And this is only in one Perth electorate where they have no hope of winning !!

A mailed election flyer from the Liberals in the seat of Brand based on coastal town Rockingham 50 kms south of Perth crowed about ~$50,000 grants for 4 water saving projects. But when you cost the water saved, at the cost of desalinated seawater currently being produced by the Kwinana desal plant (KDP) which is $1.20 per thousand litres (kilolitre), the total cost is only $2648.

[Note for US readers, in Australia the Liberals are on the conservative side of politics, not like your left of centre USA liberals.]

The figures would look worse if I used the average cost of scheme water to the WA Govt meaning water from dams, underground, water trading and desalination. The cost would be about half of the $1.20 per kilolitre.

It hardly seems possible that such utter ignorance could be running the nation.

Details of the 4 grants:

  • $49,000 to save 400,000 litres PA at Casuarina Nursery, Desal water cost, $480
  • $49,500 to save 463,200 litres PA at Greenfields Primary School, $556
  • $49,600 to save 1,136,000 litres PA at Frederick Irwin Anglican School, $1363
  • $50,000 to save 207,200 litres PA at Tranby College, $249

I emailed the local Liberal candidate Phil Edman but got no reply. I read where if Labor win they will spend $20Million on a centre for water excellence.

Another bad joke on Australian taxpayers.

Distorted science in case for unnecessary seawater desalination projects

Compare the Govt propaganda further on to this actual rainfall for Mundaring which shows rainfall increasing slightly from the low period in the mid 1970’s and 2007 rain since start of May has been average. Click here for larger chart.
Mundaring rain historyNote, graphics updated 2 Nov.
The Western Australian Government through its various bureaucracies has opted for seawater desalination to solve Perth’s supposed water crisis. Read how obvious available natural water sources are ignored and basic science such as rainfall history has for years become the subject of lies, spin and propaganda, now that desalination is “the chosen way”.
Continue reading Distorted science in case for unnecessary seawater desalination projects

Australian Government understating Perth catchment rain

Following above average rain in May-June-July over Perth dam catchments I was puzzled that I had seen an Australian Govt Bureau of Meteorology (BoM) rep speaking on TV late in July saying that while July rain was good May had been dry and June very dry.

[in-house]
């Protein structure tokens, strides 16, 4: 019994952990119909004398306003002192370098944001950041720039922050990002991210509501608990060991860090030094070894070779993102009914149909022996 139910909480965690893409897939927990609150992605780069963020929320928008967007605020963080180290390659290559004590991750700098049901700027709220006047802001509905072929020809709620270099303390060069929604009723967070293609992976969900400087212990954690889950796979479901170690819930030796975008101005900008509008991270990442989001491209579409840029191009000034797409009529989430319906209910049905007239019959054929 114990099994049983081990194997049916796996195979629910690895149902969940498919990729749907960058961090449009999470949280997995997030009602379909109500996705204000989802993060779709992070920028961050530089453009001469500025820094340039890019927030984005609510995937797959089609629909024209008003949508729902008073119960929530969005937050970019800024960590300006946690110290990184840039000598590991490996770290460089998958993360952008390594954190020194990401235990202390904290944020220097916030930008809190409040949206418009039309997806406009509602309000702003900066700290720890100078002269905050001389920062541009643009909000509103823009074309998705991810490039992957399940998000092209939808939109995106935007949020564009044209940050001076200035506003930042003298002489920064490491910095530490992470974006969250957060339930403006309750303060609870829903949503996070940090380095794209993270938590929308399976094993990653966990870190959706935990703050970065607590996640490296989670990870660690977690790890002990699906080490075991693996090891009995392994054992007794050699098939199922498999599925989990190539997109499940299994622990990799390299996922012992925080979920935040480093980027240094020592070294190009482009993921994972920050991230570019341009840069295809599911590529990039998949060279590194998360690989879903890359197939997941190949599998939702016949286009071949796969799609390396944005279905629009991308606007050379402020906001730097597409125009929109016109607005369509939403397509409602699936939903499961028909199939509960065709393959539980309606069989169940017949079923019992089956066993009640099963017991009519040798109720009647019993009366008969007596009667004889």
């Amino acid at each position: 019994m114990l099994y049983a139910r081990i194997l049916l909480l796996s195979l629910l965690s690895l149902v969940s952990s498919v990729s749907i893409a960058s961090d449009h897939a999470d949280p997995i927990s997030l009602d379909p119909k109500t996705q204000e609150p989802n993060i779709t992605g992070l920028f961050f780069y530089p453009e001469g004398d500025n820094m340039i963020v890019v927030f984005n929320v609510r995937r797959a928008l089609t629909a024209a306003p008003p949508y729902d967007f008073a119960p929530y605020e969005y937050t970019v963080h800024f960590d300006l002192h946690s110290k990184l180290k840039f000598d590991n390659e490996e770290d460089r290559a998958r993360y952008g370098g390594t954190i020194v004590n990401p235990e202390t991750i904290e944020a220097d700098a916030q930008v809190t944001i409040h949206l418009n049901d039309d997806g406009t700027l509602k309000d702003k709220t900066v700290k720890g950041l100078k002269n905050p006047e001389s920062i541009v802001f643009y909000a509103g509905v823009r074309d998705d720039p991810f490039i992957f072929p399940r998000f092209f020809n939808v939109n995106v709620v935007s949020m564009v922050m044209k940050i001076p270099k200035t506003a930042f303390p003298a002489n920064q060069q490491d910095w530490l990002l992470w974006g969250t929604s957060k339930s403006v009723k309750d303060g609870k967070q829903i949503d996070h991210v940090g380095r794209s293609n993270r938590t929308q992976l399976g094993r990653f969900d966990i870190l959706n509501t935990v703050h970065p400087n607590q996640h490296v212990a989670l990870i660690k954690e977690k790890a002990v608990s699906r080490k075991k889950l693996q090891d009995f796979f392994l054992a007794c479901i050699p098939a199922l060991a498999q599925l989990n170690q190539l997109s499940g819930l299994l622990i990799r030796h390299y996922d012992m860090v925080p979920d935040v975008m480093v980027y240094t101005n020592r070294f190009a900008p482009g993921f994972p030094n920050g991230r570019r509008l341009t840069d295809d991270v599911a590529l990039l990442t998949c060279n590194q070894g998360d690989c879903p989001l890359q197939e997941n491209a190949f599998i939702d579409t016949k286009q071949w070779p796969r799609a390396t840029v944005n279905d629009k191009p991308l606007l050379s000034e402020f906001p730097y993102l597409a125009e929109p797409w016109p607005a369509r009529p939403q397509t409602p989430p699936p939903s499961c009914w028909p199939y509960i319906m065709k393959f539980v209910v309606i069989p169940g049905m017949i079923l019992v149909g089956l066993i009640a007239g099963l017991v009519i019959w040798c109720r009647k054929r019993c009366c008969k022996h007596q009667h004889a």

In fact long term stations representative of the catchments region received a solid 108% of the May-June-July rain averaged over the last 32 years. This will not be reported in the media.

See various links at: Profligate Govt waste of water following average catchment rain

Seawater desalination questions

Anyone reading my blog knows I think the Western Australian Government has been very premature in opting for very expensive and high environmental impact seawater desalination to augment Perth water supplies when several other vastly cheaper options are available to harvest free rainwater in both dams and local rivers or local Perth region groundwater.

Just quickly to recap the three main areas where supplies could be augmented much cheaper than seawater desalination.

  • Managing bush in dam catchments as it was done ten years ago could add 100 GL per year on average.
  • Cutting the Gnangara pines forthwith and replacing them with a mix of native vegetation and housing could add a similar amount to annual pumping potential on the Gnangara Mound groundwater.
  • The Avon and Murray rivers could easily supply up to say 75 GL per year of slightly saline water which could augment the Agritech Wellington Dam desalination project to around 100 GL per year.

OK ! Have I made my point that turning to ultra-expensive seawater desalination for Perth was totally unnecessary ? In other words, another HUGE COSTLY GOVT MISTAKE.

Now some questions that puzzle me about the current situation.

  • We have a foreign company (or companies ?) engaged in doing multi-billion dollar business (must total $5 to 10 Billion now) with three or four State Governments and yet how many people knows who this company is ?
  • What appears in the Australian media about the foreign desalination company(ies) ?
  • Do they say anything in public in their own right ?

I have been told by a academic water expert from a prestigious Perth university, the sort of place the media contact for quotes on water stories, that “..the technology for desalination is moving forward at an unbelievable rate..”.

Yet the WA Govt. Water Corporation say water from our first seawater desalination plant at Kwinana costs $1.20 per kilolitre but water from the proposed Binningup plant will cost $2.00 per kilolitre. Both water factories are planned to output 45 GL or potable water per year.

Put another way, the Kwinana plant with cost over-runs has cost nearly $500 Million but the proposed Binningup plant is estimated already to be ~$1Billion, over-runs still to come. Are seawater desalination construction costs sky-rocketing like this around the world ?

I am also interested to learn if the proposed $1 Billion Binningup plant was put out for international tender ?

Another issue puzzles me and that is who has been behind the concept that has been floated often in our media in recent years and was even the subject of a referendum in Toowoomba, SE Queensland. This notion that our water shortage is so acute that in some communities we could be forced to drink treated sewage. I am fascinated to learn who has been driving these media campaigns.

Enough questions for now.